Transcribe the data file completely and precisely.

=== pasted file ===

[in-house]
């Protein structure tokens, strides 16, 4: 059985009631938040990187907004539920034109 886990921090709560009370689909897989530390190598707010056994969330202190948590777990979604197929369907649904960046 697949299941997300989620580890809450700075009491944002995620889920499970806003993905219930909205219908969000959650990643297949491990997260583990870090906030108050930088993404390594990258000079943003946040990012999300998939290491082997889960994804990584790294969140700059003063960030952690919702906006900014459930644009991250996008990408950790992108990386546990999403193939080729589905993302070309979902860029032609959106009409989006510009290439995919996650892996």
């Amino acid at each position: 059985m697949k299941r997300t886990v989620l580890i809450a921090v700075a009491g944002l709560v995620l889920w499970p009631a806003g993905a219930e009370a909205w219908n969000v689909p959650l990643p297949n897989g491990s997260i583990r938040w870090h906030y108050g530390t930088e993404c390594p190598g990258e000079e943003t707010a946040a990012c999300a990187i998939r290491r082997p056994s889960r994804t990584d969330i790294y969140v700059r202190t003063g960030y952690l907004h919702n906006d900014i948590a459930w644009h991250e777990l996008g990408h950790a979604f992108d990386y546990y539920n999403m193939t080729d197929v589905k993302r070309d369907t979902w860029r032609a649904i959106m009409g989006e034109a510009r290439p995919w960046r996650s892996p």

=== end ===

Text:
[in-house]
């Protein structure tokens, strides 16, 4: 059985009631938040990187907004539920034109 886990921090709560009370689909897989530390190598707010056994969330202190948590777990979604197929369907649904960046 697949299941997300989620580890809450700075009491944002995620889920499970806003993905219930909205219908969000959650990643297949491990997260583990870090906030108050930088993404390594990258000079943003946040990012999300998939290491082997889960994804990584790294969140700059003063960030952690919702906006900014459930644009991250996008990408950790992108990386546990999403193939080729589905993302070309979902860029032609959106009409989006510009290439995919996650892996």
């Amino acid at each position: 059985m697949k299941r997300t886990v989620l580890i809450a921090v700075a009491g944002l709560v995620l889920w499970p009631a806003g993905a219930e009370a909205w219908n969000v689909p959650l990643p297949n897989g491990s997260i583990r938040w870090h906030y108050g530390t930088e993404c390594p190598g990258e000079e943003t707010a946040a990012c999300a990187i998939r290491r082997p056994s889960r994804t990584d969330i790294y969140v700059r202190t003063g960030y952690l907004h919702n906006d900014i948590a459930w644009h991250e777990l996008g990408h950790a979604f992108d990386y546990y539920n999403m193939t080729d197929v589905k993302r070309d369907t979902w860029r032609a649904i959106m009409g989006e034109a510009r290439p995919w960046r996650s892996p």